Rapid fire questions 

The instrument you use most: The Cello.

Music you’re listening to these days: Soundtracks, 1960s music, EDM, 2010 pop bangers.

Movie you wish you had composed the music soundtrack for: Blade Runner: 2049.

A big lesson you learned in the music industry: Value the human connection.

It’s no surprise that Kristopher Rioux found himself creating dreamy worlds with instruments and VST – the musical and visual aesthetics of films and video games have long fascinated him. He transforms his life experiences – interwoven with sports, motorcycling, and Quebec’s Laurentides landscape – into soundtracks that captivate our imaginations. RAC spoke to the sound designer and composer to find out more about his career.

RAC: Can you share with us the journey that led you to becoming a composer and a sound designer? 

Kristopher: It started from a young age, me and my parents watched all of these great blockbuster movies. One franchise stuck with me the most: Transformers. The soundtrack is so epic and emotional with very clear and memorable musical themes. It was pretty much my first introduction to musical scores. Later in primary school, I decided to join the school band playing the trombone. One day, the teacher told me to conduct the band, and from that moment, I knew this was what I wanted to do. In my teenage years, I discovered Deadmau5 and he inspired me to start DJing and producing EDM using a computer. From that point on, it slowly transitioned to producing hybrid soundtracks. Throughout all of this journey, I was also inspired by my love for gaming. With games like No Man’s Sky, Rainbow Six Siege, and many more. They just transported me to new worlds and put me in unique scenarios. It motivated me to create distinctive worlds and experiences with my music.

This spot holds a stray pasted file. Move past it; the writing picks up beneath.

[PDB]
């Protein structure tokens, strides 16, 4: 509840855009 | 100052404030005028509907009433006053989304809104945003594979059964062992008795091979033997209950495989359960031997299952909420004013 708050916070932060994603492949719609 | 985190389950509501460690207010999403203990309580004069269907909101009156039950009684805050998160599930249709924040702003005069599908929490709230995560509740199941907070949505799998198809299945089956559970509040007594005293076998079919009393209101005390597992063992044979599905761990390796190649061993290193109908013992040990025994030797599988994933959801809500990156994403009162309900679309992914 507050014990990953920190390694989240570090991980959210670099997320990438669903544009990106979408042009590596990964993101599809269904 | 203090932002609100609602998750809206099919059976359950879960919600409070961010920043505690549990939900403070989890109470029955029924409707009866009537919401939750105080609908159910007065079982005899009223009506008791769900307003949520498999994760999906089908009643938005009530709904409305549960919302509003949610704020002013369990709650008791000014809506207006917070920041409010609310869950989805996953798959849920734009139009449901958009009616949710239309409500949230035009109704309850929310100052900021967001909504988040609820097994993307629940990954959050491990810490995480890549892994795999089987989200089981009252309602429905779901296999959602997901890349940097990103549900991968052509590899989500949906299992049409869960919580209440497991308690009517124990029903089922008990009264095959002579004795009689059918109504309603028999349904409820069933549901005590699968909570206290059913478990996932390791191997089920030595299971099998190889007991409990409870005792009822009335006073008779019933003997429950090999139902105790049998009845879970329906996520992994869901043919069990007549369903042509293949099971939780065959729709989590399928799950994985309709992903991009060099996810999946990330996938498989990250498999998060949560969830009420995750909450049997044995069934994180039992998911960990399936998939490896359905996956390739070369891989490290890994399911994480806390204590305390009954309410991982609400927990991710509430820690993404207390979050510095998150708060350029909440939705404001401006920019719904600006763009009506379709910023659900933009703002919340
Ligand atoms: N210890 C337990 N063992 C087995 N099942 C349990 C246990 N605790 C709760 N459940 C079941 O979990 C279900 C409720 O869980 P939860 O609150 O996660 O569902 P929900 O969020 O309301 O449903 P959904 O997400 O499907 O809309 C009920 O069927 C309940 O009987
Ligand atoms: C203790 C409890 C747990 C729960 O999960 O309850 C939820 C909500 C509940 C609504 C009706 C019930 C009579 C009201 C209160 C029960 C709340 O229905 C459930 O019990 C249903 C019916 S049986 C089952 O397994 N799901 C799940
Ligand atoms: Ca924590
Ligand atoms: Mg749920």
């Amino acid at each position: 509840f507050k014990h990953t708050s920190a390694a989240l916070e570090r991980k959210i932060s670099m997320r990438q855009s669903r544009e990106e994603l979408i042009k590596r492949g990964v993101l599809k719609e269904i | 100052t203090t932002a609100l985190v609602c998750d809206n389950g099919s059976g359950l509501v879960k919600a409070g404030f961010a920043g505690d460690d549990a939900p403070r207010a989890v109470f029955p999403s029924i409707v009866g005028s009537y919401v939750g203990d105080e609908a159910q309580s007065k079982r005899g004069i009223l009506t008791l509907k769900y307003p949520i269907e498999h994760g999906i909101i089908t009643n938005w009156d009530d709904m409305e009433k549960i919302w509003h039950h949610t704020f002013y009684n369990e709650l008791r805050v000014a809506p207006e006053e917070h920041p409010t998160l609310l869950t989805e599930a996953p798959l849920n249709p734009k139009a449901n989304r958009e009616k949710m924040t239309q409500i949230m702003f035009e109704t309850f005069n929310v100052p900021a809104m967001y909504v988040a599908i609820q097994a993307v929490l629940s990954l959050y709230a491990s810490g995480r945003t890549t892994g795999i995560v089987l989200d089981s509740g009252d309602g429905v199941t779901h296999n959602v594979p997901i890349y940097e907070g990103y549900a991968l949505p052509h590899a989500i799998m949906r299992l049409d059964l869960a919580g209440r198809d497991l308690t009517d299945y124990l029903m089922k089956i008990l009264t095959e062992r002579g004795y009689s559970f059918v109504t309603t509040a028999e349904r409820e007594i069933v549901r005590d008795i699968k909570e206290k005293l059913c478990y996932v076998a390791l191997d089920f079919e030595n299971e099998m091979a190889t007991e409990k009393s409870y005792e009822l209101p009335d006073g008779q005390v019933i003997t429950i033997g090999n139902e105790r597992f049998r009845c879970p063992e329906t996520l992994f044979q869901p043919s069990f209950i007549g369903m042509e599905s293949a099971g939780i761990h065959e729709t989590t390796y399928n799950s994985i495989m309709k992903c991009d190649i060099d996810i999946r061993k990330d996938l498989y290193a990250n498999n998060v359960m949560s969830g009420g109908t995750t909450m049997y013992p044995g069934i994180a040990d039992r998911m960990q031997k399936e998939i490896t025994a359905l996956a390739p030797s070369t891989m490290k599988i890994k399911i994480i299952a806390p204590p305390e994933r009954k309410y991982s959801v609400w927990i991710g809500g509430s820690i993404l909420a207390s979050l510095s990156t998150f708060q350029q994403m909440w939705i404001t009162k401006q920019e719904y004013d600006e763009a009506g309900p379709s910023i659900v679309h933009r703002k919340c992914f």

Album illustrations by Kristopher Rioux

RAC: You’ve created 3D visual designs for your album illustrations. Where did your interest in visual art come from?